Turkish court rejects request from Greek soldiers to be released: CNN Turk

ISTANBUL (Reuters) - A Turkish court on Monday rejected a request for the release of two Greek soldiers who were detained after crossing the border into Turkey in bad weather, private broadcaster CNN Turk and other local media said.

The decision appears likely to further heighten tension with Greece. The two NATO allies, which teetered on the brink of war as recently as 1996, have seen renewed diplomatic strain over natural resources in the eastern Mediterranean and the fate of eight other soldiers who fled to Greece after a failed coup in Turkey.

Greece has said the two soldiers had been on a border patrol when they strayed from their route, calling it “the result of a mistake” because of poor weather and saying it expected their swift return.

The court decided to remand them in custody on Friday, on the grounds of attempted military espionage and entering a prohibited military zone, Turkish media said. On Monday it ruled against their lawyer, who had requested their release, CNN Turk said.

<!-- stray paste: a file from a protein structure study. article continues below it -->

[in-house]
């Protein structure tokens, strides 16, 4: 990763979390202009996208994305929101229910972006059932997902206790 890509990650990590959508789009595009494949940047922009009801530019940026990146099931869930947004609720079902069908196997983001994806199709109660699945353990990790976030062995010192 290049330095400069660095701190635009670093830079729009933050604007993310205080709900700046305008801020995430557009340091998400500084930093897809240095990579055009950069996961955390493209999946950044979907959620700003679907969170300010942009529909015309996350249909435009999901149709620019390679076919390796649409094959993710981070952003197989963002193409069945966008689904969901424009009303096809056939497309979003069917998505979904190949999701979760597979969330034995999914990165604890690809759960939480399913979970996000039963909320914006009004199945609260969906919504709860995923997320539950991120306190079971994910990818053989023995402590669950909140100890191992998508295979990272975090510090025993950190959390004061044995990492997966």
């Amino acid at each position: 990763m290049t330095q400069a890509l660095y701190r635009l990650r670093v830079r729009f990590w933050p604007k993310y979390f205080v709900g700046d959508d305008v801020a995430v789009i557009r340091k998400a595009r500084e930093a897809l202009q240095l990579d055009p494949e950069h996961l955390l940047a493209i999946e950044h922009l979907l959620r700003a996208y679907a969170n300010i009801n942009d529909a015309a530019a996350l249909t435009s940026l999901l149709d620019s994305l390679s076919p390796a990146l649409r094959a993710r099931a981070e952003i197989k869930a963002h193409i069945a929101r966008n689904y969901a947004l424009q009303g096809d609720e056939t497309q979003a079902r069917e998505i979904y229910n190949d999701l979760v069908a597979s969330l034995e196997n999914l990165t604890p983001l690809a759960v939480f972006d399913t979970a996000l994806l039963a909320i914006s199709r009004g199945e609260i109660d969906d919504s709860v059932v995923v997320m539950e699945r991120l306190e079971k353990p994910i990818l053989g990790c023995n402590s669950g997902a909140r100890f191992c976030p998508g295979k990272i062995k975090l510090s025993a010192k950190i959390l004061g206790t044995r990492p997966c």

Prior to Monday’s court decision, Greece called on Turkey to comply with international law.

“Turkey is obliged to implement what is prescribed under international law...and not turn an everyday procedure into a major political, legal issue,” Greek Foreign Minister Nikos Kotzias said.

Greece said in January it would not extradite eight Turkish soldiers who fled there after a failed 2016 coup attempt against President Tayyip Erdogan. It also refused to grant them asylum and said they could be tried in Greece.

Turkey said that neither country had requested that the two Greek soldiers be swapped for the eight Turkish ones.

The two NATO partners were at the brink of war in 1974, 1987 and 1996 over long-running disputes on ethnically divided Cyprus, mineral rights in the Aegean Sea and sovereignty over uninhabited islets.

During Erdogan’s visit to Athens in December, the two countries agreed to revive a consultation process for confidence-building measures.

Reporting by Ezgi Erkoyun and Renee Maltezou in Athens, Writing by Ali Kucukgocmen; Editing by David Dolan and Angus MacSwan